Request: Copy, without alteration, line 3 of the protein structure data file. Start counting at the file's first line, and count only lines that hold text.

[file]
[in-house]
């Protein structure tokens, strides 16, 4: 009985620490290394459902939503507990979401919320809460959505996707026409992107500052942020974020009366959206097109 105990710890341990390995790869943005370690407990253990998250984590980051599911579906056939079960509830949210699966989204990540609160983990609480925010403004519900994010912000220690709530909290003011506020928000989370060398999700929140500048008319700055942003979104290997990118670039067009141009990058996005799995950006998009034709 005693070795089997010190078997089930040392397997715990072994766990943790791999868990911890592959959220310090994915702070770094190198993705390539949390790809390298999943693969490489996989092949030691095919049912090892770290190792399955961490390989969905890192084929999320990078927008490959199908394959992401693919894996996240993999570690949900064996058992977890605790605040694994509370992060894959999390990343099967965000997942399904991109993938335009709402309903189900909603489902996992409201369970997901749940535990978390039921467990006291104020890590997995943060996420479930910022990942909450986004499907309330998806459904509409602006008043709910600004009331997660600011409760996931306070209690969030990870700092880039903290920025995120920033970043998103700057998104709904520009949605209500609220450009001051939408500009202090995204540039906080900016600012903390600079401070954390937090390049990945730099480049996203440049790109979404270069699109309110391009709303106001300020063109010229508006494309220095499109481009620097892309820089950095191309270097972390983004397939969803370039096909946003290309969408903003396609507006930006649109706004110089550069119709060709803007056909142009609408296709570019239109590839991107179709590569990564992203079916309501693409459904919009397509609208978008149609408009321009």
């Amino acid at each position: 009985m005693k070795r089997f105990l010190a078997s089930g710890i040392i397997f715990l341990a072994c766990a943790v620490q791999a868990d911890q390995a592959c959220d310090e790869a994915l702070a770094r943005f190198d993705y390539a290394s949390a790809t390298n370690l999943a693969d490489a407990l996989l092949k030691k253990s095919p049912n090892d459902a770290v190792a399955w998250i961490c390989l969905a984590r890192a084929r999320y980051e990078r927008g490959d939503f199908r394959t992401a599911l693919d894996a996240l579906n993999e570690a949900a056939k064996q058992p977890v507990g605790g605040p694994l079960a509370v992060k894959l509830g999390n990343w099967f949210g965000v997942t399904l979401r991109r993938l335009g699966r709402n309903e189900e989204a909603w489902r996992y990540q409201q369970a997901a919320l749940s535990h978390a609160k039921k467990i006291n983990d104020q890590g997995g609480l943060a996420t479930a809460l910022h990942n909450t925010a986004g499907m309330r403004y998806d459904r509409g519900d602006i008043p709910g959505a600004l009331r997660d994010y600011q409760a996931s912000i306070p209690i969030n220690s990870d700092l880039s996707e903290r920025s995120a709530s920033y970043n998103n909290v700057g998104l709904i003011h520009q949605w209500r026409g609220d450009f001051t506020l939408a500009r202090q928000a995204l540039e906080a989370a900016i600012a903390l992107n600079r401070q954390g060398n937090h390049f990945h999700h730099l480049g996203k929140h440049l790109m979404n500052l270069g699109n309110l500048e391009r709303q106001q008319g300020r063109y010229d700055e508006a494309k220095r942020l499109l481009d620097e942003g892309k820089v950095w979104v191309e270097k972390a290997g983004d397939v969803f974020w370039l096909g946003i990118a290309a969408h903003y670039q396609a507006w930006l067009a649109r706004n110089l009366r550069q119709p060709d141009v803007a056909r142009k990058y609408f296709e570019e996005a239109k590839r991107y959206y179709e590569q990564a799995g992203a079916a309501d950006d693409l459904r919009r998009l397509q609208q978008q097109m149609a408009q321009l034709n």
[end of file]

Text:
């Amino acid at each position: 009985m005693k070795r089997f105990l010190a078997s089930g710890i040392i397997f715990l341990a072994c766990a943790v620490q791999a868990d911890q390995a592959c959220d310090e790869a994915l702070a770094r943005f190198d993705y390539a290394s949390a790809t390298n370690l999943a693969d490489a407990l996989l092949k030691k253990s095919p049912n090892d459902a770290v190792a399955w998250i961490c390989l969905a984590r890192a084929r999320y980051e990078r927008g490959d939503f199908r394959t992401a599911l693919d894996a996240l579906n993999e570690a949900a056939k064996q058992p977890v507990g605790g605040p694994l079960a509370v992060k894959l509830g999390n990343w099967f949210g965000v997942t399904l979401r991109r993938l335009g699966r709402n309903e189900e989204a909603w489902r996992y990540q409201q369970a997901a919320l749940s535990h978390a609160k039921k467990i006291n983990d104020q890590g997995g609480l943060a996420t479930a809460l910022h990942n909450t925010a986004g499907m309330r403004y998806d459904r509409g519900d602006i008043p709910g959505a600004l009331r997660d994010y600011q409760a996931s912000i306070p209690i969030n220690s990870d700092l880039s996707e903290r920025s995120a709530s920033y970043n998103n909290v700057g998104l709904i003011h520009q949605w209500r026409g609220d450009f001051t506020l939408a500009r202090q928000a995204l540039e906080a989370a900016i600012a903390l992107n600079r401070q954390g060398n937090h390049f990945h999700h730099l480049g996203k929140h440049l790109m979404n500052l270069g699109n309110l500048e391009r709303q106001q008319g300020r063109y010229d700055e508006a494309k220095r942020l499109l481009d620097e942003g892309k820089v950095w979104v191309e270097k972390a290997g983004d397939v969803f974020w370039l096909g946003i990118a290309a969408h903003y670039q396609a507006w930006l067009a649109r706004n110089l009366r550069q119709p060709d141009v803007a056909r142009k990058y609408f296709e570019e996005a239109k590839r991107y959206y179709e590569q990564a799995g992203a079916a309501d950006d693409l459904r919009r998009l397509q609208q978008q097109m149609a408009q321009l034709n």